Thirty years ago Nortel, one of the earliest tech companies in North Fulton, opened its Alpharetta campus. Now the same region that was once dominated by cow pastures, is home to 900 technology companies and counting.
North Fulton’s self-realization as a national tech hub has given the region the confidence and focus that comes with one’s identity coming into its own. With great resolve, North Fulton continues to witness collaboration amongst its smaller boroughs as well as with the city of Atlanta to create a grander mega region that not only attracts existing technology firms but also fosters the innovation of a startup culture.
One can discuss how and when this phenomenon occurred and those are conversations worth having but as typical with technology, the conversation quickly turns to ‘what‘s next?’
When asked by law enforcement why he robbed banks; Willie Sutton, the famous bank robber of the 30s quickly replied; “because that’s where the money is.” In a similar manner, North Fulton has crystallized its understanding of how the region will continue to thrive as a technology hub – fiber and sidewalks!
It was the extraordinary vision of lying miles of fiber along GA-400 in the early 90s that did much to spur the region’s growth in technology. “We were just trying to be business friendly” says Alpharetta Mayor, David Belle Isle, as the fiber network was paving the way for a prominent data grid. Combined with the help of GA Power, Alpharetta now provides a powerful electric network throughout the city and features an abundance of enterprise and co-location data centers; not to mention incentives for growing and relocating businesses. The region, however, is not resting on its laurels as it recently invested $6 million into expanding its fiber infrastructure while utilizing innovative techniques such as directional drilling.
As equally important as data grids and tax incentives are in fostering growth, qualities such as walkability and character are critical in creating environments where innovation can thrive. One could say that North Fulton’s secret sauce is its decision to surround its infrastructure with the proper ‘feng shui’ if you will. “We want companies to not just make location decisions but identity decisions,” the Mayor adds, as the region creates a “culture of innovation.” In fact, approx. 44% of Alpharetta’s residents are employed in IT compared to 26% in Silicon Valley and 13% in Austin TX.
As companies continue to read economic reports citing future labor shortages, they are more cognizant of going where the talented work force is already located and willing to pay more to do so. The most frequent request from tech companies who are considering a relocation is “access to talent” shares Andrea Hall, the economic development director for the city of Sandy Springs, and thus the region is taking steps to further ensure it is where the talent wants to be.
Consider for a moment the number of city centers that have recently been renewed; Suwanee, Alpharetta, Roswell to name a few which now offer such areas as Roswell’s Canton Street featuring a number of restaurants that have been established within the past 5 to 10 years. North Fulton is clarifying its brand in the midst of “place making” to create the future destination of tomorrow’s workforce adds Bethany Usry of Progress Partners of North Fulton Atlanta, an economic development initiative of the Greater North Fulton Chamber of Commerce.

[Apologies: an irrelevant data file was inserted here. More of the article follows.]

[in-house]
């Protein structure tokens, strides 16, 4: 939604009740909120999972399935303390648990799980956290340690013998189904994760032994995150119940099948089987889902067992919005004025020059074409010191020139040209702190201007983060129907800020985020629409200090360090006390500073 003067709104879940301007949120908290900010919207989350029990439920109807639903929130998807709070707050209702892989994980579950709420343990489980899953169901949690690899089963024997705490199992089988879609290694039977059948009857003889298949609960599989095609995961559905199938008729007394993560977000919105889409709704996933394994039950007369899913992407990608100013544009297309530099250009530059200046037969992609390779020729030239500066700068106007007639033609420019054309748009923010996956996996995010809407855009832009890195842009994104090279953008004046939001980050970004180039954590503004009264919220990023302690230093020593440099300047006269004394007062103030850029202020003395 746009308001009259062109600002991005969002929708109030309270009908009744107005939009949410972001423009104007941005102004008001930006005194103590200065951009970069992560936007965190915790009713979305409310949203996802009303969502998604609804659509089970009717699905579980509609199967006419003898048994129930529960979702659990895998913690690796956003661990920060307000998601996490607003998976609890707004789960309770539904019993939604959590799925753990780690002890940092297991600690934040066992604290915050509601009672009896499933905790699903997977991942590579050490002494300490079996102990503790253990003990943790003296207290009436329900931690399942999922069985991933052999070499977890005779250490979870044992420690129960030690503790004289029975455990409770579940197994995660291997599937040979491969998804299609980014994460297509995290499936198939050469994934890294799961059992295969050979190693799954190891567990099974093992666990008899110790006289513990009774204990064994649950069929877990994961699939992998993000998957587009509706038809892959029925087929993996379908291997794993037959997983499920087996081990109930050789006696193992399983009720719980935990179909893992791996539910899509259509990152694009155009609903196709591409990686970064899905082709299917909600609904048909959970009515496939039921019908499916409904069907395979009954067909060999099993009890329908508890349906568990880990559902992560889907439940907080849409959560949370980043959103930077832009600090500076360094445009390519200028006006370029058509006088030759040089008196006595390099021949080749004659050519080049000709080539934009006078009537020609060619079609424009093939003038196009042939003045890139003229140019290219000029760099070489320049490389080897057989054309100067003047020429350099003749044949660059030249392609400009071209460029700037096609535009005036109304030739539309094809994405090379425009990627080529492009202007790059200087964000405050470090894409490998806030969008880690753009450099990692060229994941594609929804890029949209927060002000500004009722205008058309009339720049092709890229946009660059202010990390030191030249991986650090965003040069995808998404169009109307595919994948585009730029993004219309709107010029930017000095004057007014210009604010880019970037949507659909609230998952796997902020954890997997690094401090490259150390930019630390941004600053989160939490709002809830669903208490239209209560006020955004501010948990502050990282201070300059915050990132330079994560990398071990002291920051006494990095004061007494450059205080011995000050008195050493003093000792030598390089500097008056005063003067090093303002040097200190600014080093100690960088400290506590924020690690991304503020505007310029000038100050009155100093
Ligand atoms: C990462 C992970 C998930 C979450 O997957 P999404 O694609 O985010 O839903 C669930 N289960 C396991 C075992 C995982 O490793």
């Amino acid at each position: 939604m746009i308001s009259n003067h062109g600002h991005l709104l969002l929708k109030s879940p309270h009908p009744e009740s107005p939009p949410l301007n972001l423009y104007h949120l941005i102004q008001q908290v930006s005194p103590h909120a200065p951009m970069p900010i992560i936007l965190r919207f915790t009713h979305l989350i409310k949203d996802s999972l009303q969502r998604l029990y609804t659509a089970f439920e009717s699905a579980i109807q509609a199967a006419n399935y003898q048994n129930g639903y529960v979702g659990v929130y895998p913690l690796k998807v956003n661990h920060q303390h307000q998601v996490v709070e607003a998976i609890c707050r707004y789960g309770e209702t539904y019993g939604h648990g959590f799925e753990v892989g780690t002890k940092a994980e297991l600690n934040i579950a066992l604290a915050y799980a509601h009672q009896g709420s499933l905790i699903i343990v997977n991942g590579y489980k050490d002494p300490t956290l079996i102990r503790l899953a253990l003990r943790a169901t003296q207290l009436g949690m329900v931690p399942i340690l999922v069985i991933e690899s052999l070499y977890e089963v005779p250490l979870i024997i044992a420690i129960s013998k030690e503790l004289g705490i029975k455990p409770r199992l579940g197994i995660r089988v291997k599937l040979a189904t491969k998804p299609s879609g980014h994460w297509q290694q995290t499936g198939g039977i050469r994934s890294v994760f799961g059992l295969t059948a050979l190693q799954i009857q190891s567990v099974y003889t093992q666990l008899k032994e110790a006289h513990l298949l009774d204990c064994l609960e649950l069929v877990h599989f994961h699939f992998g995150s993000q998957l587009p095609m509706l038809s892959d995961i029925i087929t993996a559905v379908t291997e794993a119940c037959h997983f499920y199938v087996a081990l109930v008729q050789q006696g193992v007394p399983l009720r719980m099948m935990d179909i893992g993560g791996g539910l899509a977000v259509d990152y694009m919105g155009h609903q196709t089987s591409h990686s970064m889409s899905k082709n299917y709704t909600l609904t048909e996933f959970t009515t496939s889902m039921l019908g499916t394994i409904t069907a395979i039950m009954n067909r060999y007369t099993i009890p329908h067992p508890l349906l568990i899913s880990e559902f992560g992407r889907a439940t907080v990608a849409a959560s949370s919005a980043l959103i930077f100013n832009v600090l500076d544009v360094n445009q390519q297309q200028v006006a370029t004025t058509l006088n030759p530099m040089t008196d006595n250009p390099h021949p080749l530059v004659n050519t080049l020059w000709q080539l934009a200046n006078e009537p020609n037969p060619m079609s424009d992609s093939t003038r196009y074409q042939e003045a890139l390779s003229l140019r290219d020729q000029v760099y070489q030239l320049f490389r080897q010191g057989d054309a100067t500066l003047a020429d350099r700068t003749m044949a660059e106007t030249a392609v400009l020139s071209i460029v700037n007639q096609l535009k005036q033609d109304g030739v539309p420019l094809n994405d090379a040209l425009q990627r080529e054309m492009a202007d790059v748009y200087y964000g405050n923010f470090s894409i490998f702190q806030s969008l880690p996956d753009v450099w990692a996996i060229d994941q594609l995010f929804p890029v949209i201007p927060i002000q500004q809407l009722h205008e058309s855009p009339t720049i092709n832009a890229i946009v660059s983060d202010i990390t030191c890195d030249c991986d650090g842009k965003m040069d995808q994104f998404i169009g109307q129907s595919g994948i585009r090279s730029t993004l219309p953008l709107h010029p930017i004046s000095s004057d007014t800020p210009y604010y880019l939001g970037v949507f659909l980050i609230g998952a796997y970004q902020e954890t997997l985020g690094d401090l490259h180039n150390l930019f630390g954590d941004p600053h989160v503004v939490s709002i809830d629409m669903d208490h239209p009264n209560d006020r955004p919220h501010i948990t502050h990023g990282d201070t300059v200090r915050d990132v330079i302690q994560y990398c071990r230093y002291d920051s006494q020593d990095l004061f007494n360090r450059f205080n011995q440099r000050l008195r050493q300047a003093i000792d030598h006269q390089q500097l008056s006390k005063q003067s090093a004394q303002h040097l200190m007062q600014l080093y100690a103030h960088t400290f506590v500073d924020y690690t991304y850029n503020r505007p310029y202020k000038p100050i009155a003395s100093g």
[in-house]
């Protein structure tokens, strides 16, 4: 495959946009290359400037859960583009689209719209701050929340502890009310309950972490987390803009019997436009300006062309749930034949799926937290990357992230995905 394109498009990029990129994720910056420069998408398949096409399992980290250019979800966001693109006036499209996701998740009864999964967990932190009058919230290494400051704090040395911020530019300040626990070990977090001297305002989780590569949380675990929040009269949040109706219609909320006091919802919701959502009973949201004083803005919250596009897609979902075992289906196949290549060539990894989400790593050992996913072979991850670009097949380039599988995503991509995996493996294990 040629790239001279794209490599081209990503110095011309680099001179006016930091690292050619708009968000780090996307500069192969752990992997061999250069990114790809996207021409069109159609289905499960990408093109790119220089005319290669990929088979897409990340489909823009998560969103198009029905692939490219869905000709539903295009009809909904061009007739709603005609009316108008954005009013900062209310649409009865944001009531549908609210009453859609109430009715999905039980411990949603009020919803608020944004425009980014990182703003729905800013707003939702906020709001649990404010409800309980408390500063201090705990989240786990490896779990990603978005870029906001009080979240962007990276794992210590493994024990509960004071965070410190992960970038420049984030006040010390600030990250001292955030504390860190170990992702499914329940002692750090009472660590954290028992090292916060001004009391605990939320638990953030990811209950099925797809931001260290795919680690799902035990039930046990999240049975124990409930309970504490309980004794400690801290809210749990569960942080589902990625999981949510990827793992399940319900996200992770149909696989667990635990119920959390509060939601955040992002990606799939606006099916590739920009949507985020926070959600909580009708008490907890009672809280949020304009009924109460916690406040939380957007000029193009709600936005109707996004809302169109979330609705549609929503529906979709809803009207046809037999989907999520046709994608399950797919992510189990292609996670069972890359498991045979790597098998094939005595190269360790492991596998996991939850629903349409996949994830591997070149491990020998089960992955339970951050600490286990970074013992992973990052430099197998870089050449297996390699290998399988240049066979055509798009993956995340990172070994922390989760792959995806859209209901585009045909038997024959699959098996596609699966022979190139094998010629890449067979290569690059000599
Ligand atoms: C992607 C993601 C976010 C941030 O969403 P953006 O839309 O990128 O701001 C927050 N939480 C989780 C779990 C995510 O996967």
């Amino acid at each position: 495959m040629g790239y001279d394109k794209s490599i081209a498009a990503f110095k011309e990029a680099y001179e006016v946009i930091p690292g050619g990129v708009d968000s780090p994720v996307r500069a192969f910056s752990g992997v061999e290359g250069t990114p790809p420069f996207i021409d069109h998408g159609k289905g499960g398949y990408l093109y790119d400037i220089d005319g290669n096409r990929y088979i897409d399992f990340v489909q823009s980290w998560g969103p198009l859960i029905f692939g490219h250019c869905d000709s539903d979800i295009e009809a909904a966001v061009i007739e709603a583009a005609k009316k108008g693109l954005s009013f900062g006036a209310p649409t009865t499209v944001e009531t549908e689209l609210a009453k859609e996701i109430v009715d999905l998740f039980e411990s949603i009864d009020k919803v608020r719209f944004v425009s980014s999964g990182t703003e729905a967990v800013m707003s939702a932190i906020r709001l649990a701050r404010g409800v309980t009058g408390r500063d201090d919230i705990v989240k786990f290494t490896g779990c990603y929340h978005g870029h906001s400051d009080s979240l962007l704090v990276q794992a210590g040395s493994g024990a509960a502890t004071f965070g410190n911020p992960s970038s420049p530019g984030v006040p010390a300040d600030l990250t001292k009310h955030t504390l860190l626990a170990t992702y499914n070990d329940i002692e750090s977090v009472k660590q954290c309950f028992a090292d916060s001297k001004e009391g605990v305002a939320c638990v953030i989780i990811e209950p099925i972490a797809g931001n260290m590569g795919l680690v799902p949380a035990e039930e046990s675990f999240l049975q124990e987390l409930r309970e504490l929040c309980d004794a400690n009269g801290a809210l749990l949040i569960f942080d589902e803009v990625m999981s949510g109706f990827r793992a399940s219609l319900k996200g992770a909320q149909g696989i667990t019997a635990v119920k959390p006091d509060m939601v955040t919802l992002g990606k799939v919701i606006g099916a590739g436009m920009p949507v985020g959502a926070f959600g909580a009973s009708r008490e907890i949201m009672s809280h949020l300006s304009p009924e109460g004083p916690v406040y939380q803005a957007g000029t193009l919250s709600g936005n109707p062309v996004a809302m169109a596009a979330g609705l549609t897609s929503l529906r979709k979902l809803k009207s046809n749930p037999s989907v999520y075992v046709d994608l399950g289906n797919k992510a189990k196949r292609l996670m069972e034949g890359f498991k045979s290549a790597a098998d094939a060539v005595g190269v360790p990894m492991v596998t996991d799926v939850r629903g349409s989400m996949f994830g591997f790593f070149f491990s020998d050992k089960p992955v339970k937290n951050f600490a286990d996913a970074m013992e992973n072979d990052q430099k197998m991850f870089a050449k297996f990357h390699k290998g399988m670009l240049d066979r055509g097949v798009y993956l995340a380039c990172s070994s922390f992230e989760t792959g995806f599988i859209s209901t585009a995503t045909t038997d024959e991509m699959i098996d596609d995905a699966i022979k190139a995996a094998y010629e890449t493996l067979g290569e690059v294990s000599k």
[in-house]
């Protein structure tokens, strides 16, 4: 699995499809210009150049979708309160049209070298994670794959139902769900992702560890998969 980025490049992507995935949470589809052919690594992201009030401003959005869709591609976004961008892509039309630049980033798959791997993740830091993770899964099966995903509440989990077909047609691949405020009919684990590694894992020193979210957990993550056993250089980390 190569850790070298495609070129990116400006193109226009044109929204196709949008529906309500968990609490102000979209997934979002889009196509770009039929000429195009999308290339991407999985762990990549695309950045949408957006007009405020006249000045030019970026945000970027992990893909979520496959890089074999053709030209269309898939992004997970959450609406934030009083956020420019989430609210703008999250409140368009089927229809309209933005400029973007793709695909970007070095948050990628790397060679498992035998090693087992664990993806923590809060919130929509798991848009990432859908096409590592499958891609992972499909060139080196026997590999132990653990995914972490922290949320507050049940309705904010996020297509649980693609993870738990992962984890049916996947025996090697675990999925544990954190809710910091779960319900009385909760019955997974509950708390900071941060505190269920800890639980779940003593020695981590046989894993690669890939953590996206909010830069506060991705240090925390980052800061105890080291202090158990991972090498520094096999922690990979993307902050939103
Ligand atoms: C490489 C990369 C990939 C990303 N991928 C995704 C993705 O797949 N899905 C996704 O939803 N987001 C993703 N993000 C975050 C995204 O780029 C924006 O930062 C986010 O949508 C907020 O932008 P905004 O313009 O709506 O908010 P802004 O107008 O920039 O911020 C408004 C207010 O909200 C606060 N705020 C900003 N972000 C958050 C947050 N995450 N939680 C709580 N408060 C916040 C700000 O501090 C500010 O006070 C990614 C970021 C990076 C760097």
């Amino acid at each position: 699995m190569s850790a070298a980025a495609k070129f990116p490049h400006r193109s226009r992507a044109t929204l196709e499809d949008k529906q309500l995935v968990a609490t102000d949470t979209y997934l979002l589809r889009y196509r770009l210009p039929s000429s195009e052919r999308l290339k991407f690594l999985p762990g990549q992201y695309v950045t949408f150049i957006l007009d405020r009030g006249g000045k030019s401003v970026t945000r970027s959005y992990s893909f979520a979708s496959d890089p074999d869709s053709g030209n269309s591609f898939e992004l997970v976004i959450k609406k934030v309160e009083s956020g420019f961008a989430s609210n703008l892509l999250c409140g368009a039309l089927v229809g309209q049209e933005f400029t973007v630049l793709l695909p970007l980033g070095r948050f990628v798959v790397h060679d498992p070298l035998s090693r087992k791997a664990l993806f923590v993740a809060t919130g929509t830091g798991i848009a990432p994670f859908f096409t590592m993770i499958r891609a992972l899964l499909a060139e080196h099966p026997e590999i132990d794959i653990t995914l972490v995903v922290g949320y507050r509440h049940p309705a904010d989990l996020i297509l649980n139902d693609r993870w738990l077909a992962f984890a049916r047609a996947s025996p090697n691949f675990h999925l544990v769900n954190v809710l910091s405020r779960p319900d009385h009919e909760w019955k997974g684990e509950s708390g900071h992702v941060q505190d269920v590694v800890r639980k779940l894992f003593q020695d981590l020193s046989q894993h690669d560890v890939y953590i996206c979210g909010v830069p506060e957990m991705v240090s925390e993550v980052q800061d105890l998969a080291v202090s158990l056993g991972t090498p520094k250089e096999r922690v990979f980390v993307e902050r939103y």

As North Fulton continues to create desirable environments, the region as a whole will be greater than the sum of its parts. “The OTP/ITP distinction will go away in time” believes Mark Hubbard, the CEO of the Alpharetta Technology Commission. For example, you can now go to lunch at Avalon and enjoy destinations such as Antico and Bocado as one does near Georgia Tech which enhances the blurring of these regional brands into one larger Atlanta mega region of technology.
Undeniably, the collaboration will benefit all. Consider, for example, a local employee or recent graduate who is exceptionally talented at coding. This type of person is now far more inclined to either stay or move to the region as opposed to viewing Silicon Valley as their only option; it is simply a less risky move considering the growing number of opportunities. A second area of evolution will be financial funding. “Access to local capital will be one of the greatest changes over the next five years” shares Mark Hubbard. On average, over 90 cents of every dollar raised by local technology companies is currently coming from sources outside of Atlanta; adds Hubbard, “this will change.”
To this continued “change,” we toast our Jekyll Island brew to you, North Fulton…cheers to just getting started!
The Author: Andy Roberts lives in Atlanta with his wife and 3 young kids where he is a self-proclaimed “foodie” in constant search for the best “hole in the wall” dining establishments and is a resident expert on which parks to visit with your family on a Saturday. Otherwise, Andy works in commercial real estate at Cresa where he consults clients on how to align their real estate decisions with growing their business.